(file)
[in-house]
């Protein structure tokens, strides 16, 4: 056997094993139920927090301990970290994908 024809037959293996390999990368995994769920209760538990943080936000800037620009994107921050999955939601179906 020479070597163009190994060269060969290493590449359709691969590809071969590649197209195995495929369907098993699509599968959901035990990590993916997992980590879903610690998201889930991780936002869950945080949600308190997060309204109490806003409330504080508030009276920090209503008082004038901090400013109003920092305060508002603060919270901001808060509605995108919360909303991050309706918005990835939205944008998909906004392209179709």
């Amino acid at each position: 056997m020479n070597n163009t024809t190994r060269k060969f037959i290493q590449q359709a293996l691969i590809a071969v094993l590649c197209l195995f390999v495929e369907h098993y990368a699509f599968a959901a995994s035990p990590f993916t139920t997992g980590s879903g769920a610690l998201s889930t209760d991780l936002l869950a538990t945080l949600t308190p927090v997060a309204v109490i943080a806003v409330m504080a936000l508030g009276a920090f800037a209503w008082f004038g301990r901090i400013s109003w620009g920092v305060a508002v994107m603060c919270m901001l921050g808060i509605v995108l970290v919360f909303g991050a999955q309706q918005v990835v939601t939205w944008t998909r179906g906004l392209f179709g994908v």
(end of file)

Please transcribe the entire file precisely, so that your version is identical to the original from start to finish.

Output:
[in-house]
């Protein structure tokens, strides 16, 4: 056997094993139920927090301990970290994908 024809037959293996390999990368995994769920209760538990943080936000800037620009994107921050999955939601179906 020479070597163009190994060269060969290493590449359709691969590809071969590649197209195995495929369907098993699509599968959901035990990590993916997992980590879903610690998201889930991780936002869950945080949600308190997060309204109490806003409330504080508030009276920090209503008082004038901090400013109003920092305060508002603060919270901001808060509605995108919360909303991050309706918005990835939205944008998909906004392209179709």
């Amino acid at each position: 056997m020479n070597n163009t024809t190994r060269k060969f037959i290493q590449q359709a293996l691969i590809a071969v094993l590649c197209l195995f390999v495929e369907h098993y990368a699509f599968a959901a995994s035990p990590f993916t139920t997992g980590s879903g769920a610690l998201s889930t209760d991780l936002l869950a538990t945080l949600t308190p927090v997060a309204v109490i943080a806003v409330m504080a936000l508030g009276a920090f800037a209503w008082f004038g301990r901090i400013s109003w620009g920092v305060a508002v994107m603060c919270m901001l921050g808060i509605v995108l970290v919360f909303g991050a999955q309706q918005v990835v939601t939205w944008t998909r179906g906004l392209f179709g994908v």